Translation: The exact cause of a muscle spasm in the eyelid remains a mystery, but doctors point to the holy trinity of stress, fatigue, and caffeine.
Remedy: Fewer mugs of coffee, a bit more sleep, and less time spent strapped to your desk chair should relieve the tic in a day or two.
See a doctor if...other parts of your face start twitching. A persistent facial tic may be a symptom of a calcium deficiency or a neurological condition like Parkinson's.
Translation: When you stretch a joint, small bubbles of gas are released, which may result in a snap, crackle, or pop. If that sound emanates from your jaw, though, it could be that you're grinding your teeth at night, which can lead to stiff jaw muscles and displacement of the disk in your temporomandibular joint—conditions known as TMJ disorders (TMD).
Remedy: Occasionally sounding like a bowl of Rice Krispies isn't cause for alarm. But if you have persistent popping, you might want to try a mouth guard to stop night grinding.
See a doctor if...the noise is accompanied by reduction in mobility or persistent tenderness. A variety of treatments (from muscle relaxants to cognitive behavioral therapy) have been used to manage TMD.
Light-Headedness After Standing Up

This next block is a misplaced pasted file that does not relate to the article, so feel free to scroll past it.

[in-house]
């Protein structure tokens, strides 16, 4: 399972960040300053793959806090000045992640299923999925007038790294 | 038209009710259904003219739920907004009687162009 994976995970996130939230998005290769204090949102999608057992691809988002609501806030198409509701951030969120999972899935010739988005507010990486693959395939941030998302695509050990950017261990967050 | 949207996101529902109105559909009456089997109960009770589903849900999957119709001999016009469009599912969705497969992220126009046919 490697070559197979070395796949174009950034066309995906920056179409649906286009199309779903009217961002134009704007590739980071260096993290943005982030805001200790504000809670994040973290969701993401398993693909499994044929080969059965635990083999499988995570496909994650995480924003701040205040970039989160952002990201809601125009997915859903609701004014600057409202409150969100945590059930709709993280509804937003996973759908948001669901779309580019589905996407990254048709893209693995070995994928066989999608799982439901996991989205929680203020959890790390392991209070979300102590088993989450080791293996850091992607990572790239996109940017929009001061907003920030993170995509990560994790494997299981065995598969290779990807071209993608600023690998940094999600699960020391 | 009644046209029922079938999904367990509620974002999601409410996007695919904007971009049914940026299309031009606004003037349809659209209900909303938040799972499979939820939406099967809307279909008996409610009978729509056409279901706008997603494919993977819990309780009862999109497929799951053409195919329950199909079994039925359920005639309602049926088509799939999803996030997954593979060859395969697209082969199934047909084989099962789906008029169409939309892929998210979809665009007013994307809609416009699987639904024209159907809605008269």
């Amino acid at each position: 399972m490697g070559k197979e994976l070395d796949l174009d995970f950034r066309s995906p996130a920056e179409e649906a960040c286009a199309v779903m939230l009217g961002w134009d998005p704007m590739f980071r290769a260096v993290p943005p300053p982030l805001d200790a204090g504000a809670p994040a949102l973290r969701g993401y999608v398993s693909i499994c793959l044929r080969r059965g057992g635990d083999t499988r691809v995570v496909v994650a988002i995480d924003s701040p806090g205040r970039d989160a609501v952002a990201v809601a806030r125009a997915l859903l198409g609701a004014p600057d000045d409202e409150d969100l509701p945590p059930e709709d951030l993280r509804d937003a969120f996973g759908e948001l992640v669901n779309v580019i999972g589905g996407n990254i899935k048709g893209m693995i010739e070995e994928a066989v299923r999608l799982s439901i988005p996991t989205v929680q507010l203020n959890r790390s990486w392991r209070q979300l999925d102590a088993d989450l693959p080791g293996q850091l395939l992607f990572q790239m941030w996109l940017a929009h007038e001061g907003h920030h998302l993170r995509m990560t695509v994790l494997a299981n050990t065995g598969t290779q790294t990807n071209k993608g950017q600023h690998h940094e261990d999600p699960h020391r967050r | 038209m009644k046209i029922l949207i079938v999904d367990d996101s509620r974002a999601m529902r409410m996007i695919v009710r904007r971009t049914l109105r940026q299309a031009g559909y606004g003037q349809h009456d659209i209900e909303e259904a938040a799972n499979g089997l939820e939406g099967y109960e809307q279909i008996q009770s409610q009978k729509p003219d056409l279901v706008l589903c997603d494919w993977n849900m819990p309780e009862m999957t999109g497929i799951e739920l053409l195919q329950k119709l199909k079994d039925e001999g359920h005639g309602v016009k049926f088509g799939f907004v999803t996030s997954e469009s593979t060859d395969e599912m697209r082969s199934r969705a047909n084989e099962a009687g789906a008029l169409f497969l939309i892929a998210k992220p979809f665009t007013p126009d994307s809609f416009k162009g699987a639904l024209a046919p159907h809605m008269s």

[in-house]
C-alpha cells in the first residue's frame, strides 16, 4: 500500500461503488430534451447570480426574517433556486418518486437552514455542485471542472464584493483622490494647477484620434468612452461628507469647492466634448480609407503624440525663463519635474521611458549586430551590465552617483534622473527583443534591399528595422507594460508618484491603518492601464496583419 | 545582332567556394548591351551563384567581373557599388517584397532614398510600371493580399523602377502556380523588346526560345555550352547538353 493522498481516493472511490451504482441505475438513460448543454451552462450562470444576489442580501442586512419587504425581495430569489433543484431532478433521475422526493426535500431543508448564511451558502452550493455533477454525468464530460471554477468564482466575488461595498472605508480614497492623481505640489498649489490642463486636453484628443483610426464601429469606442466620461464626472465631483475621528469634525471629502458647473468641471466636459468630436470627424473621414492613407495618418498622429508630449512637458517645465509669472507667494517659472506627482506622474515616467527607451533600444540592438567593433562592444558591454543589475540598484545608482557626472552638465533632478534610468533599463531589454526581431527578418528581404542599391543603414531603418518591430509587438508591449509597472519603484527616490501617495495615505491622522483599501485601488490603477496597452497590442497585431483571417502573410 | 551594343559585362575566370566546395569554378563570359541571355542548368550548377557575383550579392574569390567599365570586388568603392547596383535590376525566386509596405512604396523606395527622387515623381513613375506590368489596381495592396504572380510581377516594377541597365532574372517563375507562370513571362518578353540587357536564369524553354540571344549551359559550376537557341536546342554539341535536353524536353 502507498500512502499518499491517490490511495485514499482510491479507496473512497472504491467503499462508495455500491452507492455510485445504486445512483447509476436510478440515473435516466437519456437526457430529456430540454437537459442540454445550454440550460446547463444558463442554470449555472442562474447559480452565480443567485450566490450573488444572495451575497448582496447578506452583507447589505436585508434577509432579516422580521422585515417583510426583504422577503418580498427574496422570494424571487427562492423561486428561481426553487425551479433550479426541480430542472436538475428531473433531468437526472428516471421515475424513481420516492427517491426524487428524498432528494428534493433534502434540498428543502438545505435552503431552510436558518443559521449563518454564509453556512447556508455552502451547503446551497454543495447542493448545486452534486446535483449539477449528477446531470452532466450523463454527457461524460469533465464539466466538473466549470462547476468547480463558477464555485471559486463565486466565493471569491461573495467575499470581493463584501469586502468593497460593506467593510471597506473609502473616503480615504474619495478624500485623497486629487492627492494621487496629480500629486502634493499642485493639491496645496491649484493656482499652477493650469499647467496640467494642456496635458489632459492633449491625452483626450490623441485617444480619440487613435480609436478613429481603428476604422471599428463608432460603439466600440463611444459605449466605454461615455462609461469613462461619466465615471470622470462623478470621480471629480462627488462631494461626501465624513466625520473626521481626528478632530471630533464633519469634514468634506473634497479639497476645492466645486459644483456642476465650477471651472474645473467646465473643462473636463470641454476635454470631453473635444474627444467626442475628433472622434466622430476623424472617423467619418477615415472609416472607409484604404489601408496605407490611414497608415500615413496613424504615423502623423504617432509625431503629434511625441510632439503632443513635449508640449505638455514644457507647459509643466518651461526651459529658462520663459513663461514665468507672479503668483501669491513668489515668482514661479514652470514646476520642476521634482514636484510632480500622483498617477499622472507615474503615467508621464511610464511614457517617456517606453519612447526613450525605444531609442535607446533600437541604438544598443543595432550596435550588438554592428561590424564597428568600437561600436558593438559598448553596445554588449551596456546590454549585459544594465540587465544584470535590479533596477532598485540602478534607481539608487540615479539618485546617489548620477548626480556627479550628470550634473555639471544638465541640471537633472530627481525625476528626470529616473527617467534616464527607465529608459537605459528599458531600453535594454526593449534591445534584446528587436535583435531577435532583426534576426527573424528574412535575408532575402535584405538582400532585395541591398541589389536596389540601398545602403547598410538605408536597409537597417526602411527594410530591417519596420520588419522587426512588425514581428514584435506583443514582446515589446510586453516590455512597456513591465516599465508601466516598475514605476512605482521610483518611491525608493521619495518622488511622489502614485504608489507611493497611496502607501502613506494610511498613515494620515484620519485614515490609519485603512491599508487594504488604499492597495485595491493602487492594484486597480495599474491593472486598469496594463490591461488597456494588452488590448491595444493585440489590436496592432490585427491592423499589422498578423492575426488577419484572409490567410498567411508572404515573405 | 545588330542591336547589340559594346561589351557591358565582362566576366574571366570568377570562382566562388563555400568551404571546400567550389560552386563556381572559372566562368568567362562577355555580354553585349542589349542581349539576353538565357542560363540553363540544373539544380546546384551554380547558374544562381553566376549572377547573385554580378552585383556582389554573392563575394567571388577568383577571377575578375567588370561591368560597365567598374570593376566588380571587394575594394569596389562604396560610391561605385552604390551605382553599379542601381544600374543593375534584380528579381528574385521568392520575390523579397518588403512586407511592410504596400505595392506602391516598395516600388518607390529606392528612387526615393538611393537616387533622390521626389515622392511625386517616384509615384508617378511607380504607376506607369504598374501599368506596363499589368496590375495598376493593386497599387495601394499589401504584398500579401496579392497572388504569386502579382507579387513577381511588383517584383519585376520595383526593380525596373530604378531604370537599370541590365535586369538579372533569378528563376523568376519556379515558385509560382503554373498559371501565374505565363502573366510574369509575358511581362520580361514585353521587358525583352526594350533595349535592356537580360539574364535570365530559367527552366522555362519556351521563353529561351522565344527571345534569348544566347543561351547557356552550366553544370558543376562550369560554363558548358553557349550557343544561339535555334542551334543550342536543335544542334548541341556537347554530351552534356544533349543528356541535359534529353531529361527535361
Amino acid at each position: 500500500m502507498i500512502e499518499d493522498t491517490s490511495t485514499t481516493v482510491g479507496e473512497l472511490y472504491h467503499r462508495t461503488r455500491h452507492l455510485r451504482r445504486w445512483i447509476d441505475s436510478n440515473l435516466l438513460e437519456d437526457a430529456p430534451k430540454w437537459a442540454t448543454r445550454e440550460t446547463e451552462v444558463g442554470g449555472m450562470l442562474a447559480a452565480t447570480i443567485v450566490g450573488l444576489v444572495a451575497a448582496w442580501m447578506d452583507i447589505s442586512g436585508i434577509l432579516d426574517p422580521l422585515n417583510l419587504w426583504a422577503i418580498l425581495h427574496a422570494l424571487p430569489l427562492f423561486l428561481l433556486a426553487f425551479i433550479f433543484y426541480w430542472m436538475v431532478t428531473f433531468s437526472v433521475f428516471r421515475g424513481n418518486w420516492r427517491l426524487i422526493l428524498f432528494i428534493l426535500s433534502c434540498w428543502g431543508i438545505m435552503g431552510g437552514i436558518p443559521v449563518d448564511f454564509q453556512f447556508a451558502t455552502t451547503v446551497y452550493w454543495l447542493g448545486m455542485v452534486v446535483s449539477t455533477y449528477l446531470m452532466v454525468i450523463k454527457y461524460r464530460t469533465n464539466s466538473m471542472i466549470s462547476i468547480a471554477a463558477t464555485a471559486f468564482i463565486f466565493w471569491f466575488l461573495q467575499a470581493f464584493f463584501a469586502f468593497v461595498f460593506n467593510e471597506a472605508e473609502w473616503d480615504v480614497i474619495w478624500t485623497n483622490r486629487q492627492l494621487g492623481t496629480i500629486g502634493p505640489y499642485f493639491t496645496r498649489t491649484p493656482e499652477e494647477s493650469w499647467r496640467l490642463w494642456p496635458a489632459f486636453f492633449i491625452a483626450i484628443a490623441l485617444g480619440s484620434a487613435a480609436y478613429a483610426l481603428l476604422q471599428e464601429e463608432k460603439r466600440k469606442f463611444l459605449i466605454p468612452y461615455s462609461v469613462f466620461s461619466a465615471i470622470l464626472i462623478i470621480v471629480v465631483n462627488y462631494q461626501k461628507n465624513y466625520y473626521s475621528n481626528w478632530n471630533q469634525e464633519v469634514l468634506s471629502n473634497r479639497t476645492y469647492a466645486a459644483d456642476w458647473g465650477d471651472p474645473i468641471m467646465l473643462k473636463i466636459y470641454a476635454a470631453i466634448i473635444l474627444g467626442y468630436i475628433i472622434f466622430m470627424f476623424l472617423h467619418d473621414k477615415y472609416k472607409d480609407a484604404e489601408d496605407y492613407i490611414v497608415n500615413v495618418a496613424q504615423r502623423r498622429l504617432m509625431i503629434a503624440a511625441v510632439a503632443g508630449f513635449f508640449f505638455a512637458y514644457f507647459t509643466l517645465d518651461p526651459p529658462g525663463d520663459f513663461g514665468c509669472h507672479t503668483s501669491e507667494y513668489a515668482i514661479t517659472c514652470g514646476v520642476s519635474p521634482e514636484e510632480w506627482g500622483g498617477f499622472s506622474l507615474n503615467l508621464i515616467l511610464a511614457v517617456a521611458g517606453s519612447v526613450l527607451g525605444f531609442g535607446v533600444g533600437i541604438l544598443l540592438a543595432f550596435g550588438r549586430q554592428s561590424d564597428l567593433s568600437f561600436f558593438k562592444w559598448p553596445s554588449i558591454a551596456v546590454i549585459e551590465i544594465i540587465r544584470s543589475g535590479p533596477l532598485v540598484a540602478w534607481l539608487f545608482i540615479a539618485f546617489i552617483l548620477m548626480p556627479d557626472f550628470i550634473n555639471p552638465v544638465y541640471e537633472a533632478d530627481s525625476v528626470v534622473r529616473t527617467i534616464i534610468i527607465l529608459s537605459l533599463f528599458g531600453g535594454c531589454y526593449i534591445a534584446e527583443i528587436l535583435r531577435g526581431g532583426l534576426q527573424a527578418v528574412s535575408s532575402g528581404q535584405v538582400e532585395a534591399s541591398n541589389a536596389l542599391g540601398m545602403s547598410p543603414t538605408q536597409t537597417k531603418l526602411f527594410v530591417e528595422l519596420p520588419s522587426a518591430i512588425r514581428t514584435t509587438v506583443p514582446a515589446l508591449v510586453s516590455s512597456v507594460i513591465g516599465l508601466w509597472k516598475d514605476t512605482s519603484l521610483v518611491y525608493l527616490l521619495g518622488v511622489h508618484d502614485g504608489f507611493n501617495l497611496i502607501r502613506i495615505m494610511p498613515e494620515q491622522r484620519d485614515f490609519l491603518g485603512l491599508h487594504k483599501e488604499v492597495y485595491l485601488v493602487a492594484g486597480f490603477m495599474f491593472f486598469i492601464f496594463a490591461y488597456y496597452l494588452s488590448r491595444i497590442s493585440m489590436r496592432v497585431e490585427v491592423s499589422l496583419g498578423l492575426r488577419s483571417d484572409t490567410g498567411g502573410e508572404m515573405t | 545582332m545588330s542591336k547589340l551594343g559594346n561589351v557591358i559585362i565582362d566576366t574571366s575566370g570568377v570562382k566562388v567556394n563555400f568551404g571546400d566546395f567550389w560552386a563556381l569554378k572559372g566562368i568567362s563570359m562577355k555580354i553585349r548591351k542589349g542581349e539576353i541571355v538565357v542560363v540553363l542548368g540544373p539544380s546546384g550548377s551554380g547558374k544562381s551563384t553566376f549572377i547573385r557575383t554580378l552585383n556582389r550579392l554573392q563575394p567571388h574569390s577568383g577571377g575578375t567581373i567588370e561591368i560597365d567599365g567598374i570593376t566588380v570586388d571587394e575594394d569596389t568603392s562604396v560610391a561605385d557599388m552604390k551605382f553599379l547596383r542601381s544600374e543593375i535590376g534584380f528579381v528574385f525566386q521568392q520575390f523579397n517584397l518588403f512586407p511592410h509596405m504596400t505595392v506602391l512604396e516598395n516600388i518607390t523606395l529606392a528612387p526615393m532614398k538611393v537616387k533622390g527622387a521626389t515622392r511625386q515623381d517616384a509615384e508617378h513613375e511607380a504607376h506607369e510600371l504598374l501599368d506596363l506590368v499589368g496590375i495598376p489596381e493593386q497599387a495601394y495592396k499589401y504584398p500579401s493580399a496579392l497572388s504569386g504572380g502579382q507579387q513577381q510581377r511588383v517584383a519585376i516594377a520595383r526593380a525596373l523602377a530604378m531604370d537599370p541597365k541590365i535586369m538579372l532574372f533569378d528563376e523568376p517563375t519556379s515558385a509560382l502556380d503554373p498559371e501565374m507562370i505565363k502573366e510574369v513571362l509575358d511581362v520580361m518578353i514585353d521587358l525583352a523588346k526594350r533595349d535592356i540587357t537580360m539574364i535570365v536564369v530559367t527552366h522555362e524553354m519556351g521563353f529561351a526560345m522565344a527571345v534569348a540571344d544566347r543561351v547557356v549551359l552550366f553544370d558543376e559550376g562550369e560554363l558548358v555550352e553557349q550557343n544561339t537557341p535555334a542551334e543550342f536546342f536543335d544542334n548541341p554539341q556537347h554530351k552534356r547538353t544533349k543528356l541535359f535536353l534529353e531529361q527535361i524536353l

Translation: When you stand up after sitting or lying down for a period of time, blood can pool in your lower extremities, and if your brain is momentarily deprived of regular blood flow as your circulation returns to normal, you'll feel a little dizzy. Low blood pressure can increase your odds of wooziness; it may be triggered by dehydration, which lowers blood volume, or high temperatures, which prompt your blood vessels to dilate. "If you're a little dehydrated and standing in a stuffy room, light-headedness is not at all uncommon," says Susan Joy, MD, director of women's sports health at the Cleveland Clinic.
Remedy: Drink plenty of water and stand up slowly, especially in warm environments. If you feel dizzy, sit down until you recover, and in the case of a more severe spell, lie down with your feet elevated above your heart.
See a doctor if...light-headedness occurs every time you stand up and persists for more than a day. Certain over-the-counter medications can cause mild dehydration, Joy points out; tell your physician about any drugs you take.
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